|Tony Perkins of the Family Research Council gives a deceptive spin of last night's election|
In its attempt to spin the Democrat's election night victory, which saw several transgender Americans become elected officials as well as a wide repudiation of Trumpism, the Family Research Council went to an extreme.
In it's latest Washington Update, FRC president Tony Perkins attempted to distract by pushing the same spin that conservatives have been spinning all day, i.e. claiming that since Virginia was a blue state and therefore governor's race which served as a bellwether in the media of this year's election, really didn't mean much.
We all know that had the Virginia election gone to the Republican candidate Ed Gillespie rather than Democrat Ralph Northam, FRC would have elbowed its way to the head of the line of crows proclaiming how "Americans are embracing Trump."
But what caught my attention was this last part of the Washington Update:
The takeaway from Tuesday's results is this: these two states are an extremely small sample size of mainly blue voters. The real test will come in Alabama, the heart of Trump country, where the special election for Jeff Session's old Senate seat will give us a much better indication of what Americans are thinking. Even now, though, in swing states like Pennsylvania, the support for the president runs deep. Virtually unscathed by the congressional drama, the president still polls well in purple states. In a fascinating article, Politico tries to explain why Trump's base is still rallying around the president, supplying the bulk of his rocky approval ratings.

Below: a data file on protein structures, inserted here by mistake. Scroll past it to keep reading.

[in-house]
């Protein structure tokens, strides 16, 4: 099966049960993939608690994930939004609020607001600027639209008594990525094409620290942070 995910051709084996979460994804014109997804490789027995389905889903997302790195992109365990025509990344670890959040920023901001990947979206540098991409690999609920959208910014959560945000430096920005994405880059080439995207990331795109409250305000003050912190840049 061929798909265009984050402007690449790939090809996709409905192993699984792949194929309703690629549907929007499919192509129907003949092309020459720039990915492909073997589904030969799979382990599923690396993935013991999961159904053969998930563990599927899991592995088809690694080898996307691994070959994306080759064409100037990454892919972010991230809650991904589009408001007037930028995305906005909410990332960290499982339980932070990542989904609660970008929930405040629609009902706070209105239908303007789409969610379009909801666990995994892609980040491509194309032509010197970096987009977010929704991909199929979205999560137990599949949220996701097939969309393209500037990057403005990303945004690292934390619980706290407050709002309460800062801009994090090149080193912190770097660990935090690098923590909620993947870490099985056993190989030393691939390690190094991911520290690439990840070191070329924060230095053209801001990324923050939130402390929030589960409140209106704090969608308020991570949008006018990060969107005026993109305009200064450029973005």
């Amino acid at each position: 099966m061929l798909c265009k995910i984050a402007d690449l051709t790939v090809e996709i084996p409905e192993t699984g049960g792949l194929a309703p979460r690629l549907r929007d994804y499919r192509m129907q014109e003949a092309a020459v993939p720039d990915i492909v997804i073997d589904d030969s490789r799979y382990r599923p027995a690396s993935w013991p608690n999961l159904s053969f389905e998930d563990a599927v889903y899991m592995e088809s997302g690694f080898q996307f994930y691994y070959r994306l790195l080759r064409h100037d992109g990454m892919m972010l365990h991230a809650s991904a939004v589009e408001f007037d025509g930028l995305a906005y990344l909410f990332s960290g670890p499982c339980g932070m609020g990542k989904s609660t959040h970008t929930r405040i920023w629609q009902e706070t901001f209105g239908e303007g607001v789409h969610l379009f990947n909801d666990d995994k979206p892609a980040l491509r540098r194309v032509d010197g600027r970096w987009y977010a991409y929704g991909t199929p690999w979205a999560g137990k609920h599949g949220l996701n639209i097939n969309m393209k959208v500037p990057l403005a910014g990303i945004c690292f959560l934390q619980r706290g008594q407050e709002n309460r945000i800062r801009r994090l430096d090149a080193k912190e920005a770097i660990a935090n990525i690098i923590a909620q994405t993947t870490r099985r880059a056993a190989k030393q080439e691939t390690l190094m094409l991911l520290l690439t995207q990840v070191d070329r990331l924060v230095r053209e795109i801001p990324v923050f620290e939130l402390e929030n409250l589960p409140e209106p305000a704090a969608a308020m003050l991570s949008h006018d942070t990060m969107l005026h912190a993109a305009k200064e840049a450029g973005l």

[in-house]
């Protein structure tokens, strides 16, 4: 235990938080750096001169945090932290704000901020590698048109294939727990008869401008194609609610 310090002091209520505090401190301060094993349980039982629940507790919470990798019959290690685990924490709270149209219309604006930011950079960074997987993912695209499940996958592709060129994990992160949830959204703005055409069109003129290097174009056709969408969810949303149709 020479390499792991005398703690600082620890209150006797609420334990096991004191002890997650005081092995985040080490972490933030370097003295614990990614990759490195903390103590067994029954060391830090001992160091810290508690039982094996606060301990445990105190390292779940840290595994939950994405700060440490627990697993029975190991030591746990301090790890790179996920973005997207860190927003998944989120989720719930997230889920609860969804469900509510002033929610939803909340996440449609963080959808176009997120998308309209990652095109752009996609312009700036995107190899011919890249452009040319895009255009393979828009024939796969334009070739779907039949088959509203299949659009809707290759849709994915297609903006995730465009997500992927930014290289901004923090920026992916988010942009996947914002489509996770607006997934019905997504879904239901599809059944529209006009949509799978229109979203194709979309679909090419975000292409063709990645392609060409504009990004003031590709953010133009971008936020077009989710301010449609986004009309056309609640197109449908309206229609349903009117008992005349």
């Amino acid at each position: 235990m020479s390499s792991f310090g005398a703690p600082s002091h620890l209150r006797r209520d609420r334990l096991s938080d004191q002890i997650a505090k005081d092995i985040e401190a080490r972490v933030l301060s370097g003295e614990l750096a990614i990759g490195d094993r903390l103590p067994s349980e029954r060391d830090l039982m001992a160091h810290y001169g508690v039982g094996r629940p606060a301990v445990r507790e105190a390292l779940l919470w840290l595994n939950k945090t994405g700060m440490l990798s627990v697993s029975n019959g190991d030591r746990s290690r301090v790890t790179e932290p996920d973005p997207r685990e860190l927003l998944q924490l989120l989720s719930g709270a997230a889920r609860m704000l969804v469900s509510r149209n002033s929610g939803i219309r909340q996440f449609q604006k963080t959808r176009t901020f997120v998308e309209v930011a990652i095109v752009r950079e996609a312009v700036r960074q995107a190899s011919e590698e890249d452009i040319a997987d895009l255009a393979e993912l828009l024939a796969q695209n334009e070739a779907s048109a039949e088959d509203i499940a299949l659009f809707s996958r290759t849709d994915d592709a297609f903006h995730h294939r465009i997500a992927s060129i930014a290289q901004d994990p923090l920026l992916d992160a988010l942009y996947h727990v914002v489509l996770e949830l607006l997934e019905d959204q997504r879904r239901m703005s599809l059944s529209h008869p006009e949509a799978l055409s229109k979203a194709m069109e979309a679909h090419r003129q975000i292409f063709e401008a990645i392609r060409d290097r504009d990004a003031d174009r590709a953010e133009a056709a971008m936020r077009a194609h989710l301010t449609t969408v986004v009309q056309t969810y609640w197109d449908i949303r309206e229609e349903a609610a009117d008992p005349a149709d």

"Over the course of three rainy, dreary days last week," Michael Kruse writes, "I revisited and shook hands with the president's base -- that thirty-something percent of the electorate who resolutely approve of the job he is doing, the segment of voters who share his view that the Russia investigation is a 'witch hunt' that 'has nothing to do with him,' and who applaud his judicial nominees and his determination to gut the federal regulatory apparatus... In spite of unprecedented unpopularity -- nearly all people who voted for Trump would do it again."